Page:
Is Cannabis The Solution for The American Opioid Crisis?

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In 2016, opioids killed 63,632 Americans. According to the CDC, “nearly two-thirds of these deaths (66%) involved a prescription or illicit opioid. Overdose deaths increased in all categories of drugs examined for men and women, people ages 15 and older, all races and ethnicities, and across all levels of urbanization.”

Too many innocent people are falling victim to the prescription pad. Over-prescription is to blame for opioid addiction and is the point of departure for America’s current opioid crisis.

Early origins in big pharma

In the late 1990’s, it was Purdue Pharma that brought the opioid-based pain medication Oxycontin onto the market. At this time, doctors were assured that these pain medications were not addictive. This misinformation led to a jump in opioid prescription in the early-mid 2000’s. As a result, many patients became dependent, their lives ruined or lost.

Cannabis as an exit drug

Many people are afraid of the withdrawal symptoms of ceasing opioid use, which is why many pro-abstention treatment programs (think Alcoholics Anonymous) are not bankable solutions to this problem. Cannabis, however, has changed the face of recovery from opioid and prescription drug addiction.

Many proponents, like the well-known Steve DeAngelo of Harborside Clinic, have testified to the power of cannabis when dealing with addiction. “Within a few months [of Harborside opening its doors], dozens of patients confided to me that they were using cannabis to treat withdrawal symptoms and cravings – most often caused by addiction to pharmaceutical painkillers prescribed by their doctors,” he writes in The Cannabis Manifesto.

Clinical research is surfacing that supports the notion that cannabis can help people get off of harmful prescriptions. A recent University of California, Berkeley study looked at cannabis as a replacement therapy. When interviewing medical marijuana patients, of the 2,897 recovering opioid addicts who were questioned, 97% responded that they were able to decrease their meds. 81% agreed that cannabis was more effective on its own for dealing with pain than using opioids in conjunction with cannabis.

Dr. Sean Breen of California regularly helps his patients detox from prescription painkillers using cannabis. Of his experiences, he says, “Amazingly the effects of cannabinoids can reduce anxiety and agitation, improve sleep, and help normalize the digestive tract.”


Many doctors are beginning to recommend CBD, which does not create feelings of euphoria, for those who are battling addiction and are looking for support. While THC certainly has its benefits, CBD is responsible for helping to regulate the endocannabinoid system, which is responsible for mood, appetite, sleep, and other crucial functions.

When using cannabis for support during difficult times, THC may exacerbate feelings of paranoia or anxiety. Therefore, a doctor who is helping someone use cannabis to come down from another drug dependency may be more likely to recommend CBD-rich strains with low, trace, or no THC.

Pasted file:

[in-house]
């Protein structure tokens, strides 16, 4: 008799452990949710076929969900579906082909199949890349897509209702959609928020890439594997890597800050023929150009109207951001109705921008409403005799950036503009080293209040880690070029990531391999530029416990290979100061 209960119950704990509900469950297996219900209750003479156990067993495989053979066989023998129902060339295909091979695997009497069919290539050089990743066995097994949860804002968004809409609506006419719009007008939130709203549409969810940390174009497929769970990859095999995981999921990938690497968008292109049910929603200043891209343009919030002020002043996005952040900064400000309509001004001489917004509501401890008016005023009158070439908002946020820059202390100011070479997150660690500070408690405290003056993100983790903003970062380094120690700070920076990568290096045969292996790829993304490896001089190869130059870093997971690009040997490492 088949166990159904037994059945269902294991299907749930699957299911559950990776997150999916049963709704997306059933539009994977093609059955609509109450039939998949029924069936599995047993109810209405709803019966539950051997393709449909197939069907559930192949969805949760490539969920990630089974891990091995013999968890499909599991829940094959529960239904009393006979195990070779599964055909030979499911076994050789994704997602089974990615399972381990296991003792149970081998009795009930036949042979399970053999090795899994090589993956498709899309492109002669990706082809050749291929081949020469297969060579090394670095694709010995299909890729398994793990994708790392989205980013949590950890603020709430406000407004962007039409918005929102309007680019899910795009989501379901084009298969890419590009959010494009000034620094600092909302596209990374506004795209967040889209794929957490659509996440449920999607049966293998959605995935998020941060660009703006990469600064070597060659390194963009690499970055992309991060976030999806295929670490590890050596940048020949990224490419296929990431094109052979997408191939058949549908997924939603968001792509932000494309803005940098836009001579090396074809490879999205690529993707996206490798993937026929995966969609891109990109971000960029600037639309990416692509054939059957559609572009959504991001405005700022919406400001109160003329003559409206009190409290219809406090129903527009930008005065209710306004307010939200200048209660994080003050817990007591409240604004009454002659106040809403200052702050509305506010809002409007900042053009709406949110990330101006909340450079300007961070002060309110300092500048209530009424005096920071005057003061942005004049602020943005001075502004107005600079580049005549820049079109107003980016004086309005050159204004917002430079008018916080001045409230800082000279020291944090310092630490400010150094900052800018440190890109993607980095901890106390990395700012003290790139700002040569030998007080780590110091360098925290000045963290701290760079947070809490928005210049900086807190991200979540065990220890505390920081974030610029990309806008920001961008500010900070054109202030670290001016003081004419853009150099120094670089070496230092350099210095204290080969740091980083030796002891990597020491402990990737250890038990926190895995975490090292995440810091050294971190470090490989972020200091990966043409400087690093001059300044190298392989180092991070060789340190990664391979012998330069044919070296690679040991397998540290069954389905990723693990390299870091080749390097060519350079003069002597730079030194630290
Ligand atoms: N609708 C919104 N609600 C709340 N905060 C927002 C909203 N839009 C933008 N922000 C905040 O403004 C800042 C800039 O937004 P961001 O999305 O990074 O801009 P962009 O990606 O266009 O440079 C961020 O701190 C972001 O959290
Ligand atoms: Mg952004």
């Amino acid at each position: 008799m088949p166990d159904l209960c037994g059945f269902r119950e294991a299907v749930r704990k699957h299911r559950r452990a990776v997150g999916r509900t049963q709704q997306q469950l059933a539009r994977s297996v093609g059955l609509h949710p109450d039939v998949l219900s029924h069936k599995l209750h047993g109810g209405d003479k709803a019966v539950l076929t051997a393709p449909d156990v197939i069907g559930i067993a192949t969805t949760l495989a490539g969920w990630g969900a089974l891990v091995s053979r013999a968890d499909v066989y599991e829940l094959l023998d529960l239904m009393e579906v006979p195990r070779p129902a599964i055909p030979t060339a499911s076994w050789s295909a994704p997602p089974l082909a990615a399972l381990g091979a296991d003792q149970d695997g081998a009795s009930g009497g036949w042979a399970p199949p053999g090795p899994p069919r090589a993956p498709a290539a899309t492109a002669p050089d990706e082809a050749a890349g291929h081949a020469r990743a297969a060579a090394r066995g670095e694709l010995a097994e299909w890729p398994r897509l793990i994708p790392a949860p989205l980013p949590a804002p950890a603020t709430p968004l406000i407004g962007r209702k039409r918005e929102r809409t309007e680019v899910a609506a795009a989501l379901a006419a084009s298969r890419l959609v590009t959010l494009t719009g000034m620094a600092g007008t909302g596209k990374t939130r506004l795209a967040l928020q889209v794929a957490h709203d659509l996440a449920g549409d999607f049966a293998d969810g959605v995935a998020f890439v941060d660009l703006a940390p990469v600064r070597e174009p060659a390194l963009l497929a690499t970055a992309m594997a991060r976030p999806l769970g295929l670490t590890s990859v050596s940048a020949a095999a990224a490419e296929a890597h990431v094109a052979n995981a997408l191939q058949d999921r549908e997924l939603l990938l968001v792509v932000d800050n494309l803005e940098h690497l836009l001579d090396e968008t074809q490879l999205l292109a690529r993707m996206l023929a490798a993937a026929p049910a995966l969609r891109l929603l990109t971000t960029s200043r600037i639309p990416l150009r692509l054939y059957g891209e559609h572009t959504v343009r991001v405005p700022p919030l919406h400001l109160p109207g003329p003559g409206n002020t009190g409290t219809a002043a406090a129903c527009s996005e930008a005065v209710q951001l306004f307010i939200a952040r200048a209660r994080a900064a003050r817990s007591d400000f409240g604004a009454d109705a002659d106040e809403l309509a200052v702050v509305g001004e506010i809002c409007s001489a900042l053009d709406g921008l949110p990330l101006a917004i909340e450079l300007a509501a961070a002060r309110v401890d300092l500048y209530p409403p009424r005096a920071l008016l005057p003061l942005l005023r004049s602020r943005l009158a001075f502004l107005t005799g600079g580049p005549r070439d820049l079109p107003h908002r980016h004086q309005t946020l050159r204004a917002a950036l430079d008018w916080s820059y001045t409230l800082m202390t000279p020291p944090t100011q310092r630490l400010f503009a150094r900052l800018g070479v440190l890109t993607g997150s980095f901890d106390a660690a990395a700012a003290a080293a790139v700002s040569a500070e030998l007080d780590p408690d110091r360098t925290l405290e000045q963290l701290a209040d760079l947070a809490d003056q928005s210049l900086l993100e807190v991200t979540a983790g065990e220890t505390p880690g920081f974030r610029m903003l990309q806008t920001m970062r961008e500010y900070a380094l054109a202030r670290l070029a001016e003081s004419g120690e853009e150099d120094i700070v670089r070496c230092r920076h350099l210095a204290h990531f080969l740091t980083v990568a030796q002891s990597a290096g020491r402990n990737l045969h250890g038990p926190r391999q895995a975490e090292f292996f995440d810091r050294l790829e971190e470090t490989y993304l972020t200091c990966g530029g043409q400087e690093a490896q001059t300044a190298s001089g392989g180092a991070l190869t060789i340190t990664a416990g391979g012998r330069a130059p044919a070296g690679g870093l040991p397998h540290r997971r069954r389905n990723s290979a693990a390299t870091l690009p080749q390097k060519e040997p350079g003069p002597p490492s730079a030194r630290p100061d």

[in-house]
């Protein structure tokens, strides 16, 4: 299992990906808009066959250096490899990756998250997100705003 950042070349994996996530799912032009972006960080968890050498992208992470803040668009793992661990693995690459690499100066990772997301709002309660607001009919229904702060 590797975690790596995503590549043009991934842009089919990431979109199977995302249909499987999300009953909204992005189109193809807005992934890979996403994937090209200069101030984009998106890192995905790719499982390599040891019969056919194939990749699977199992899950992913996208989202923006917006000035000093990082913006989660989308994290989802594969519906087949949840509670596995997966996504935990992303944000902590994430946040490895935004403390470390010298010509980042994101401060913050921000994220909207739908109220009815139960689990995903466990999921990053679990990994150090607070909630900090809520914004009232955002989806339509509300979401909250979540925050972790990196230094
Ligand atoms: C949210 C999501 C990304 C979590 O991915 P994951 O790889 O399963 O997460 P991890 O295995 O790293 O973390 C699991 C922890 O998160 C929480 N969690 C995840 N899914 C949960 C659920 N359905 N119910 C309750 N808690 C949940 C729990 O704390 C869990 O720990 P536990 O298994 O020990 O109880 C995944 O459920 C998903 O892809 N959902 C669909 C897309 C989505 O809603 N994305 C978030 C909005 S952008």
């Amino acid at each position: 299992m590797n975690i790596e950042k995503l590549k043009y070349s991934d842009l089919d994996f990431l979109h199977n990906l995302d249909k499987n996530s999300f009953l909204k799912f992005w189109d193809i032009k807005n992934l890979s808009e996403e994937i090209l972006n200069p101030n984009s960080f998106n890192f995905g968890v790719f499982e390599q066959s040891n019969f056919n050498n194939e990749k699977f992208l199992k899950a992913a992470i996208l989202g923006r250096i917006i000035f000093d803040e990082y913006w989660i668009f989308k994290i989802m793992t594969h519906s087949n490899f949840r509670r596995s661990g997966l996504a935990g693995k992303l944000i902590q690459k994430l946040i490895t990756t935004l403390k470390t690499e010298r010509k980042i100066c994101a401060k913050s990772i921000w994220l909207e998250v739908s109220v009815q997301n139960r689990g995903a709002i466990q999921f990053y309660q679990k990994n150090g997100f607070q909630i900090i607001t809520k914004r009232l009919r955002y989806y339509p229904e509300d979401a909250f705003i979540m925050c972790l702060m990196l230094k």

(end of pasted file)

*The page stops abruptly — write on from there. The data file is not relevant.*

Replacing one addiction with another?

Critics of using cannabis to treat addiction question whether or not it is a conflict of ethics to do so: why use one substance to treat addiction to another? This ethical concern can easily be squashed when we examine the over-prescription of medications like benzos for dealing with anxiety from withdrawal. Why not replace harmful substances with the natural, beneficial cannabis plant instead of more lab-created pharmaceuticals?

In The Cannabis Manifesto, Steve DeAngelo discusses the notion of “addiction” to cannabis in relation to other harmful substances like heroin, opioids, and even alcohol. In order for something to be addictive, the dose of the substance must be progressively increased to maintain the desired effect, and serious withdrawal symptoms occur when use of the substance is suddenly stopped.

While heroin, cocaine, opioids, prescription drugs, nicotine, and even caffeine would fit both or at least one of the above characteristics, the same cannot be said for cannabis.

“Regular cannabis users almost always settle into a consistent dose,” says DeAngelo, “and the symptoms of suddenly stopping are usually limited to lack of appetite and irritability.”

With more centers for drug addiction and dependency turning to cannabis and more doctors recognizing its anti-inflammatory and pain-reducing properties, it’s proving to be a powerful alternative to a life of heavy opioid use, addiction, and perhaps fatality.

To quote Dr. DeAngelo, “The evidence has been clear for years.”

Anne-Marie is a freelance cannabis writer and educator dedicated to cultivating and disseminating important knowledge about cannabis as legalization spreads across the globe.  After earning her BA and Masters, she followed an exciting career in the research and education field, finding innovative ways to create collaborations between community needs and research and academic pursuits.  Based in Canada, she is a full time writer for the world’s best cannabis companies, advocates and organizations.

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